Although insanely convenient, it turns out Amazon’s option for “next-day delivery” is terrible for the environment. Can you opt for no-rush delivery, or the standard 3-5?
We survived before single day delivery, right?
And if you are okay with waiting, maybe you can purchase your products directly from the websites or from the Certified B Corporation companies we told you to look out for!
That will ensure those certified “better businesses” are getting all the support from the products you are purchasing, versus a percentage of sales going to the marketplace (Amazon).
Better yet, take a look at if there are any local businesses within biking or walking distance that sell what you need. Save the environment the trouble and stimulate your local economy by shopping “offline.”
3) Consider what you aren’t buying
Voting with your dollar doesn’t just mean what you do buy or purchase, it’s also what you don’t.
For example, every year on Black Friday, REI shuts its doors (online and offline) to encourage people to #optoutside.
You too can do the same by not engaging in the commerce of the day. Don’t believe in the consumer values that Black Friday and Cyber Monday might represent?
Choose to not make purchases on those days.
Likewise, by opting to bike or walk to school, work, the store, you’ll be purchasing less gasoline.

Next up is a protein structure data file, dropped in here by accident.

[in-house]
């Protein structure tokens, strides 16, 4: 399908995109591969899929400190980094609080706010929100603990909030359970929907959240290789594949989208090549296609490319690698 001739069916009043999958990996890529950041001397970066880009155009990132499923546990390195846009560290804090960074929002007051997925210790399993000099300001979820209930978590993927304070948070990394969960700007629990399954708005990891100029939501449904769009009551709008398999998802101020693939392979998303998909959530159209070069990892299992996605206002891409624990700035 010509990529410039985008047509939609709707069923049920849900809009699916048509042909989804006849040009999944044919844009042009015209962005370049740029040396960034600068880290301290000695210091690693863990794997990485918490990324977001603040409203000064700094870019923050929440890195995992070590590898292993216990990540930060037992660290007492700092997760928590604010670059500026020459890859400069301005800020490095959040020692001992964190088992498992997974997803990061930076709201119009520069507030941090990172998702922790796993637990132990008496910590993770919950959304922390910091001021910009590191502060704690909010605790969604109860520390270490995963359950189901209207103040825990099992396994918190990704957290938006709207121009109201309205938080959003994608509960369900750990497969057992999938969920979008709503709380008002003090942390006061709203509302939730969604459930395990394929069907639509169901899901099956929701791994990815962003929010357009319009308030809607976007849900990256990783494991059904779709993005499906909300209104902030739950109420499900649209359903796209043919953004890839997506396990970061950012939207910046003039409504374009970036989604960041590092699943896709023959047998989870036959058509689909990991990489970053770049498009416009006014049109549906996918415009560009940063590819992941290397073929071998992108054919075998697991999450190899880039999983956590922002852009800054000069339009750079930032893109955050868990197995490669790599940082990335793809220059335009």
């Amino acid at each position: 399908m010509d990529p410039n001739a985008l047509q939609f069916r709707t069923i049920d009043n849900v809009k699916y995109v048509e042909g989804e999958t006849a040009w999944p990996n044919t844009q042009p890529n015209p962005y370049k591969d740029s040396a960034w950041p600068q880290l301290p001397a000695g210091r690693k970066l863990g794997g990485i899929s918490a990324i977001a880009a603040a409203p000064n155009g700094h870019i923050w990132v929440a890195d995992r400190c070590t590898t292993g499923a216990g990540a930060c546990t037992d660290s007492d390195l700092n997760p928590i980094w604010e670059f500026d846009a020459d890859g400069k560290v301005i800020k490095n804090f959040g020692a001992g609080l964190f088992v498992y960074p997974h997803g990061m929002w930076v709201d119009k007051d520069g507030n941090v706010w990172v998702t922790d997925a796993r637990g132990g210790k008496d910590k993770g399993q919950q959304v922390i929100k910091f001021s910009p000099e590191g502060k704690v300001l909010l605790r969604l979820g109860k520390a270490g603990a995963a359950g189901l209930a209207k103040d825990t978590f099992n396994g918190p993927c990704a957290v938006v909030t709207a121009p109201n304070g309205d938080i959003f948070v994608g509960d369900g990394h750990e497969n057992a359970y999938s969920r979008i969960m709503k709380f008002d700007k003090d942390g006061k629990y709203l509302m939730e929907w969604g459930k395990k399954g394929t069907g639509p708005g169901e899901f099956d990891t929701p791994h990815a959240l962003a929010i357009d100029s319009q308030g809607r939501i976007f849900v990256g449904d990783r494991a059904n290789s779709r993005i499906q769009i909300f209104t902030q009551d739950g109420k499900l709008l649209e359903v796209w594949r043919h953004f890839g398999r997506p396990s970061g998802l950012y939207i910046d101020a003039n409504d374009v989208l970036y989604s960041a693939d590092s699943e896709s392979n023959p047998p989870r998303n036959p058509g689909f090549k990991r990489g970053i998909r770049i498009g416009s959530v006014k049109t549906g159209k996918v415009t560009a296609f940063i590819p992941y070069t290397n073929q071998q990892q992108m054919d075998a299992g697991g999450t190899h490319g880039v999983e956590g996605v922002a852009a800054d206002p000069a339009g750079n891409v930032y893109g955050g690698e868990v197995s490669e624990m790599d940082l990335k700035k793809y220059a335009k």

In spending less at the pump, you are diverting resources away from the fossil fuel industry.
Just make sure to wear a helmet!
What Role does “Voting With Your Dollar” Play in the Greater Scope of Impacting Wholescale Change?
Inherently there are limitations to the “impact” that voting with your dollars can make.
The reality? More dollars means you have more votes. Those with fewer dollars have less of a voice.
In that case, this practice of “voting with your dollar” while affecting positive changes nonetheless, may never touch the lives of the most marginalized, as their voices are left unheard in this system of things.
But, there are a couple of components to this practice that may keep your spirits high.
First, you are completely in control of where your dollars go. And, no matter how small a purchase, you are still making a statement.
Whether it’s that you do not accept child labor in clothing manufacturing, you demand human rights be respected by the factories that produce consumer goods and foods, or you believe in environmental accountability in food production and the fossil fuel industry.
Second, even if in this system of “dollar voting” you feel your voice is limited, think about others you can impact by influencing how they spend their dollars.
Whether it’s the gifts you exchange with family during the holidays or birthdays, or the companies you follow, support, and share on social media, you have an opportunity to influence and educate those around you about using their dollars (votes) to support the business that back values of environmental sustainability and social welfare.
This is a collective effort. Each individual adds a voice to the collective effort. And it’s an effort worth amplifying.
If we commit to support and purchase from only certified B Corporations or verified socially responsible businesses (and encourage our friends and family to do the same), perhaps we can influence business culture as a whole.
While this concept and “theory for change” surely isn’t perfect, it’s one aspect of positively impacting that we should still get right.
What cause will your next purchase fight for (or against)?
Founder & CEO, Grow Ensemble
Cory is from Spokane, WA in the beautiful Pacific Northwest, but now resides in San Antonio, TX. He lives with his wonderful girlfriend, who attends law school at St. Mary’s University, and their dog, Milou, who routinely chews up their house plant collection and pretends